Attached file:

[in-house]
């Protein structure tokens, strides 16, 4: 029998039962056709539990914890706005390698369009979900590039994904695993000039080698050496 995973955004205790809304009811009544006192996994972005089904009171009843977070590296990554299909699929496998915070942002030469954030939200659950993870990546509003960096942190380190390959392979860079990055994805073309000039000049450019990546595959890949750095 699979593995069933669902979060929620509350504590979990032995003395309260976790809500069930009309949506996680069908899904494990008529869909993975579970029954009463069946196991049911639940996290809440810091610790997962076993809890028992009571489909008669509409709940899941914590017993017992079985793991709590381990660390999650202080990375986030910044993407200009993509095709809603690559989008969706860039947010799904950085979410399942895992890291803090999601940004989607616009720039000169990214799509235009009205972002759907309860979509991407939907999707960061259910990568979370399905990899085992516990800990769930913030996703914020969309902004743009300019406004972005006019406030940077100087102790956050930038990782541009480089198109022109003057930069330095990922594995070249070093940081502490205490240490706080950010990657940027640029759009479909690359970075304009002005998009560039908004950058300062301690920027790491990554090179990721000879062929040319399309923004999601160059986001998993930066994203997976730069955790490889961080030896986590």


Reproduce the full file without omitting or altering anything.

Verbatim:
[in-house]
């Protein structure tokens, strides 16, 4: 029998039962056709539990914890706005390698369009979900590039994904695993000039080698050496 995973955004205790809304009811009544006192996994972005089904009171009843977070590296990554299909699929496998915070942002030469954030939200659950993870990546509003960096942190380190390959392979860079990055994805073309000039000049450019990546595959890949750095 699979593995069933669902979060929620509350504590979990032995003395309260976790809500069930009309949506996680069908899904494990008529869909993975579970029954009463069946196991049911639940996290809440810091610790997962076993809890028992009571489909008669509409709940899941914590017993017992079985793991709590381990660390999650202080990375986030910044993407200009993509095709809603690559989008969706860039947010799904950085979410399942895992890291803090999601940004989607616009720039000169990214799509235009009205972002759907309860979509991407939907999707960061259910990568979370399905990899085992516990800990769930913030996703914020969309902004743009300019406004972005006019406030940077100087102790956050930038990782541009480089198109022109003057930069330095990922594995070249070093940081502490205490240490706080950010990657940027640029759009479909690359970075304009002005998009560039908004950058300062301690920027790491990554090179990721000879062929040319399309923004999601160059986001998993930066994203997976730069955790490889961080030896986590």